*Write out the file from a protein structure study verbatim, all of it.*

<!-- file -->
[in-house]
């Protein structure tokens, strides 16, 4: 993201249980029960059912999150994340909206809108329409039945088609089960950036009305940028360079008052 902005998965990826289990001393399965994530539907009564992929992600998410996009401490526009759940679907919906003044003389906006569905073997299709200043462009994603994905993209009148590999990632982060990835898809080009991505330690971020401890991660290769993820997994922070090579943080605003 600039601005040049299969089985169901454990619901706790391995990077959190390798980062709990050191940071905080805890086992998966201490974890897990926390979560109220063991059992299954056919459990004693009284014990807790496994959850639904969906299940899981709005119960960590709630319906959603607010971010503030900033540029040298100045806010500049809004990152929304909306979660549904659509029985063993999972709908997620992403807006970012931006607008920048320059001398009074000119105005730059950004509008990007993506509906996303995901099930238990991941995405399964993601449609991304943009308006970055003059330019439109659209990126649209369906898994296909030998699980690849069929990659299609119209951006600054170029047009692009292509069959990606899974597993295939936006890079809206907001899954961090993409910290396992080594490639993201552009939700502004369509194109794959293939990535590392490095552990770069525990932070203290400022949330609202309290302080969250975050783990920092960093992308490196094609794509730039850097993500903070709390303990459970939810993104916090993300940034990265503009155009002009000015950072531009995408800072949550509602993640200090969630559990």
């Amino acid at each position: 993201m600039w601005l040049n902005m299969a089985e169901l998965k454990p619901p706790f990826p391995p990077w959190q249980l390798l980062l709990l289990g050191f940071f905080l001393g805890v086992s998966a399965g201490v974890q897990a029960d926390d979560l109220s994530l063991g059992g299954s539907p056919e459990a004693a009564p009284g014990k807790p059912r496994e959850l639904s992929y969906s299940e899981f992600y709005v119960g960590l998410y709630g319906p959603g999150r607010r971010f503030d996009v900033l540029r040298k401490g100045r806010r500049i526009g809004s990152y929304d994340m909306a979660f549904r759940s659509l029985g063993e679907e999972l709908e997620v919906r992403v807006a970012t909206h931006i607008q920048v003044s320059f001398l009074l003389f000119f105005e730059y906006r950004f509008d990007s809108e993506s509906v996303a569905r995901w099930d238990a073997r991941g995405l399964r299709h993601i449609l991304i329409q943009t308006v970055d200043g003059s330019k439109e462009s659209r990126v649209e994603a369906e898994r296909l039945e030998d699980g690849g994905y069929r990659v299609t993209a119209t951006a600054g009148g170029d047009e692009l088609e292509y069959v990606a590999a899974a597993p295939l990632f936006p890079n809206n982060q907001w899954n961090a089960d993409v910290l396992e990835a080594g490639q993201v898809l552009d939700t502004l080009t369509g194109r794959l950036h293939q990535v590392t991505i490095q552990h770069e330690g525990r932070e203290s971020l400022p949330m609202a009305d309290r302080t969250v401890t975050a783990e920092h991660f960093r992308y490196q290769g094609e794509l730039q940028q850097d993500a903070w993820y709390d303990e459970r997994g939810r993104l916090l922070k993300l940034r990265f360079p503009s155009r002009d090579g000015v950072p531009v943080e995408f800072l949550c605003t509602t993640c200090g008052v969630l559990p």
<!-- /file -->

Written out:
[in-house]
């Protein structure tokens, strides 16, 4: 993201249980029960059912999150994340909206809108329409039945088609089960950036009305940028360079008052 902005998965990826289990001393399965994530539907009564992929992600998410996009401490526009759940679907919906003044003389906006569905073997299709200043462009994603994905993209009148590999990632982060990835898809080009991505330690971020401890991660290769993820997994922070090579943080605003 600039601005040049299969089985169901454990619901706790391995990077959190390798980062709990050191940071905080805890086992998966201490974890897990926390979560109220063991059992299954056919459990004693009284014990807790496994959850639904969906299940899981709005119960960590709630319906959603607010971010503030900033540029040298100045806010500049809004990152929304909306979660549904659509029985063993999972709908997620992403807006970012931006607008920048320059001398009074000119105005730059950004509008990007993506509906996303995901099930238990991941995405399964993601449609991304943009308006970055003059330019439109659209990126649209369906898994296909030998699980690849069929990659299609119209951006600054170029047009692009292509069959990606899974597993295939936006890079809206907001899954961090993409910290396992080594490639993201552009939700502004369509194109794959293939990535590392490095552990770069525990932070203290400022949330609202309290302080969250975050783990920092960093992308490196094609794509730039850097993500903070709390303990459970939810993104916090993300940034990265503009155009002009000015950072531009995408800072949550509602993640200090969630559990």
């Amino acid at each position: 993201m600039w601005l040049n902005m299969a089985e169901l998965k454990p619901p706790f990826p391995p990077w959190q249980l390798l980062l709990l289990g050191f940071f905080l001393g805890v086992s998966a399965g201490v974890q897990a029960d926390d979560l109220s994530l063991g059992g299954s539907p056919e459990a004693a009564p009284g014990k807790p059912r496994e959850l639904s992929y969906s299940e899981f992600y709005v119960g960590l998410y709630g319906p959603g999150r607010r971010f503030d996009v900033l540029r040298k401490g100045r806010r500049i526009g809004s990152y929304d994340m909306a979660f549904r759940s659509l029985g063993e679907e999972l709908e997620v919906r992403v807006a970012t909206h931006i607008q920048v003044s320059f001398l009074l003389f000119f105005e730059y906006r950004f509008d990007s809108e993506s509906v996303a569905r995901w099930d238990a073997r991941g995405l399964r299709h993601i449609l991304i329409q943009t308006v970055d200043g003059s330019k439109e462009s659209r990126v649209e994603a369906e898994r296909l039945e030998d699980g690849g994905y069929r990659v299609t993209a119209t951006a600054g009148g170029d047009e692009l088609e292509y069959v990606a590999a899974a597993p295939l990632f936006p890079n809206n982060q907001w899954n961090a089960d993409v910290l396992e990835a080594g490639q993201v898809l552009d939700t502004l080009t369509g194109r794959l950036h293939q990535v590392t991505i490095q552990h770069e330690g525990r932070e203290s971020l400022p949330m609202a009305d309290r302080t969250v401890t975050a783990e920092h991660f960093r992308y490196q290769g094609e794509l730039q940028q850097d993500a903070w993820y709390d303990e459970r997994g939810r993104l916090l922070k993300l940034r990265f360079p503009s155009r002009d090579g000015v950072p531009v943080e995408f800072l949550c605003t509602t993640c200090g008052v969630l559990p």